What would religious be if we didn’t have a sense of humor? Our life is a bit absurd, and it’s great to have a laugh at ourselves from time to time. While still getting in the swing of things here at UGA and setting up my new studio, I decided to offer a quick video of some of my favorite religious jokes, a touch of levity in an often serious world. I hope you enjoy!

(The photo used for the thumbnail is of Brs. Fred Dilger, OFM (left) and Xavier de la Huerta, OFM, and is 100% candid. Credit Br. Octavio Duran, OFM for capturing such a great moment.)

Well… there’s a day I’ll never forget!

Last Saturday, June 22, I was ordained to the priesthood. It was a wild, amazing, overwhelming blur of a day, and I am happy to say that I can share at least a little bit of that with you now. And as you’ll see, I share a bit more than normal (the video is almost 17 minutes long) so why don’t I save us all some time and words here and just tell you to click above!

Enjoy! And God bless!

Well I’m not going to lie to you: I’m glad this is over. Don’t get me wrong, I love the “A Friar Life” series. I think it’s one of the most meaningful things about Breaking In The Habit, getting to show off our lives, introducing the world to the friars. What could be better?

But that’s not to say that these videos are easy. A reflection video takes about two hours of writing, one hour filming, and thirty minutes editing (3.5 hours?). A Catholicism in Focus video takes about a day or two of research and writing, an hour to film, and four hours to edit (3 days?). A video in the “A Friar Life series? Yeah, that’s a day of travel, two days filming, another day of travel, and two full days of editing (editing that, unlike the others, has no script and so requires much more energy), meaning that for the past six weeks, I have spent 12 full days editing these videos.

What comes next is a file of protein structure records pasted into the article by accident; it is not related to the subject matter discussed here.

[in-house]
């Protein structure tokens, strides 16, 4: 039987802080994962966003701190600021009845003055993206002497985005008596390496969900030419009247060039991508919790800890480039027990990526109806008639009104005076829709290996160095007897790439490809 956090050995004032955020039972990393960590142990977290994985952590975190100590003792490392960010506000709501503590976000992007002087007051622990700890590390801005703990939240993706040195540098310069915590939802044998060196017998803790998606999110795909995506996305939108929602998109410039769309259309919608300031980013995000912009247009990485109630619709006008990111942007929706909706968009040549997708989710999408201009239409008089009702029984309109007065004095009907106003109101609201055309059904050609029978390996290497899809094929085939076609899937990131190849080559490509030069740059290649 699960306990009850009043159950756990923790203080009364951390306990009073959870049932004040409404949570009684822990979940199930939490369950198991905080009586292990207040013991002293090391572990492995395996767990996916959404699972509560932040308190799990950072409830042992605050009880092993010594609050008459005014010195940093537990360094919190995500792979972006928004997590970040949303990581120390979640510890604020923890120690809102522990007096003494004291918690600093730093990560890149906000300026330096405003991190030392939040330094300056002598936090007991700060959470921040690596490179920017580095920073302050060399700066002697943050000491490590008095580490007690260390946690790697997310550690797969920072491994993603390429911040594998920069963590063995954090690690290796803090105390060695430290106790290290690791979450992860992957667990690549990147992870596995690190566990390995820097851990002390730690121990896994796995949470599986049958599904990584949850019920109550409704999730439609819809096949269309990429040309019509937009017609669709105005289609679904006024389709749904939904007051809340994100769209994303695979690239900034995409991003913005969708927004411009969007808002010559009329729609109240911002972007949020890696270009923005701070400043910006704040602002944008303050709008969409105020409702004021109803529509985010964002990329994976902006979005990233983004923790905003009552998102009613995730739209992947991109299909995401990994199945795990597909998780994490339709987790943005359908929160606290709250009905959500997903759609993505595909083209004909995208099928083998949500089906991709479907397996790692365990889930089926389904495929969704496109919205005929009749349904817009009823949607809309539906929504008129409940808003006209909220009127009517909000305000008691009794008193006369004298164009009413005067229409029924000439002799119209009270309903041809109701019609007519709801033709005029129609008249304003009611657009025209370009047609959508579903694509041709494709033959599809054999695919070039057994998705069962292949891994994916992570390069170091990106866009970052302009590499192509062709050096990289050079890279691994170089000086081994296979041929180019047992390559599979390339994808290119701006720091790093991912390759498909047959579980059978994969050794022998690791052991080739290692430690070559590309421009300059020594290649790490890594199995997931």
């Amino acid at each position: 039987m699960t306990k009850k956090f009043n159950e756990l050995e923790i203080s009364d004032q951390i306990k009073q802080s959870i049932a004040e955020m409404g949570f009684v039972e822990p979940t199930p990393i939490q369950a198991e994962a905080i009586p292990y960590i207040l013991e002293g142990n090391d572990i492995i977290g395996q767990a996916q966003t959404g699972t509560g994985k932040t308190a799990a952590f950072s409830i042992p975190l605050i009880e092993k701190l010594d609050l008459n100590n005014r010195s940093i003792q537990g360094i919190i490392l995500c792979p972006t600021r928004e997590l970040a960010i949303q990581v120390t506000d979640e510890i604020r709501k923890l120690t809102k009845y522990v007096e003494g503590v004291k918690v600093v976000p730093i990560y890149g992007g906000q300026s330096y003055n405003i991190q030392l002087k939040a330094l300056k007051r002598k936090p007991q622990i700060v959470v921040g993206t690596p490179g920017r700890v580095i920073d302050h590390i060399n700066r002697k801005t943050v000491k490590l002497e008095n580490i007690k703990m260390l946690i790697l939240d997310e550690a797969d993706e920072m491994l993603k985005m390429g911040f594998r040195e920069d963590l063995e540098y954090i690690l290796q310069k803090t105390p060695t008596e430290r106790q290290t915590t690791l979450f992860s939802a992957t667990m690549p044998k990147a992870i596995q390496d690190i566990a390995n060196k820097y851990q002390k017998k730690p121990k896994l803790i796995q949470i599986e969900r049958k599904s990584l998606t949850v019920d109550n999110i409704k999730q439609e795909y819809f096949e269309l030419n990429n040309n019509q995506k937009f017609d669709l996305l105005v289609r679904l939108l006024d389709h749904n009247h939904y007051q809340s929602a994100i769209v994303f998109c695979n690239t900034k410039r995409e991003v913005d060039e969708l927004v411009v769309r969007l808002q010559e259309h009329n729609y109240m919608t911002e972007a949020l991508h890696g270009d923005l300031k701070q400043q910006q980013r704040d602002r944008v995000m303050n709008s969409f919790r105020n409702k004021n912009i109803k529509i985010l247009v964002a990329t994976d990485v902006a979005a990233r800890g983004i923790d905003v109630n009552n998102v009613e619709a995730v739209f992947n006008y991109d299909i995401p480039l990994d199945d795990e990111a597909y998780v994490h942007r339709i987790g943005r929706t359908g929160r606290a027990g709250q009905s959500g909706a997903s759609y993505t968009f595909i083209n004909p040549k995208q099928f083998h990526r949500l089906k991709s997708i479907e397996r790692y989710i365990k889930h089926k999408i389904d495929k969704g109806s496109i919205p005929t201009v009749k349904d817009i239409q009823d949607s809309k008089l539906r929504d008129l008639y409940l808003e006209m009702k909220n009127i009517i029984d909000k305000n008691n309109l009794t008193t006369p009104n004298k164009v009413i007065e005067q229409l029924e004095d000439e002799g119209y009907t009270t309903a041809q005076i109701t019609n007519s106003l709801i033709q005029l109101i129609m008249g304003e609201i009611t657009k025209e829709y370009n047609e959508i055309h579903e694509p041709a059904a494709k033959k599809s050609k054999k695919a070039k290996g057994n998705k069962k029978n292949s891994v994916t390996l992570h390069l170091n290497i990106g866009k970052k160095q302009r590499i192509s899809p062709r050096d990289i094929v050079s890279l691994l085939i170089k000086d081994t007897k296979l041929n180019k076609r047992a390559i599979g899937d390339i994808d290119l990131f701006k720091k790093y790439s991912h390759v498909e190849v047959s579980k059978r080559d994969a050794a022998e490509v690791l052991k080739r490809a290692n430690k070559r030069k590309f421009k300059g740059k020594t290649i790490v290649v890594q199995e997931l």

Yeah. They’re great… but I need a break.

And that’s just what I’ll do. Perfectly timed with the subject of this video, I will be leaving in just a few minutes to go on a silent retreat, exercising my own role as a “contemplative in action.” For seven days I’ll be at Mepkin Abbey in Charleston, SC, where I will pray, reflect, write, and sleep, taking a step back from the chaos that was this semester in order to move forward with what’s ahead.

It’s time to enter the desert. It’s time to hit the reset button, to have my own little Lent, a mini period of purification, and hopefully come out the other side anew. I probably won’t post again until after my ordination, but if you have prayer requests let me know.